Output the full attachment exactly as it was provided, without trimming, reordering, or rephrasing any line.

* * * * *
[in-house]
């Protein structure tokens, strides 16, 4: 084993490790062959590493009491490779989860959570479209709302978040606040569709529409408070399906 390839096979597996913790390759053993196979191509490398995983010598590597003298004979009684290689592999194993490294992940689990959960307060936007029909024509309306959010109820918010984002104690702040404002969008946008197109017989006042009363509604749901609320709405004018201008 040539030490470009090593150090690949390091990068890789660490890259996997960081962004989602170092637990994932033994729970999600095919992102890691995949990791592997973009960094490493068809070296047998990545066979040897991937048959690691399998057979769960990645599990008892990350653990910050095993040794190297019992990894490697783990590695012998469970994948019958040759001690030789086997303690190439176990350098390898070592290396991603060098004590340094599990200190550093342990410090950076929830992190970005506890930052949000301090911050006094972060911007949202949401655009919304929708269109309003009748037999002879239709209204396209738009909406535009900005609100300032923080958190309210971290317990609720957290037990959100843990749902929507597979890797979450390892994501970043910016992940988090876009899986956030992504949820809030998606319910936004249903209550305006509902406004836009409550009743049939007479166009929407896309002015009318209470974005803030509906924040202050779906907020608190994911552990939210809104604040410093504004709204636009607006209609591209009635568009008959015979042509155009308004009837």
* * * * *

[in-house]
């Protein structure tokens, strides 16, 4: 084993490790062959590493009491490779989860959570479209709302978040606040569709529409408070399906 390839096979597996913790390759053993196979191509490398995983010598590597003298004979009684290689592999194993490294992940689990959960307060936007029909024509309306959010109820918010984002104690702040404002969008946008197109017989006042009363509604749901609320709405004018201008 040539030490470009090593150090690949390091990068890789660490890259996997960081962004989602170092637990994932033994729970999600095919992102890691995949990791592997973009960094490493068809070296047998990545066979040897991937048959690691399998057979769960990645599990008892990350653990910050095993040794190297019992990894490697783990590695012998469970994948019958040759001690030789086997303690190439176990350098390898070592290396991603060098004590340094599990200190550093342990410090950076929830992190970005506890930052949000301090911050006094972060911007949202949401655009919304929708269109309003009748037999002879239709209204396209738009909406535009900005609100300032923080958190309210971290317990609720957290037990959100843990749902929507597979890797979450390892994501970043910016992940988090876009899986956030992504949820809030998606319910936004249903209550305006509902406004836009409550009743049939007479166009929407896309002015009318209470974005803030509906924040202050779906907020608190994911552990939210809104604040410093504004709204636009607006209609591209009635568009008959015979042509155009308004009837």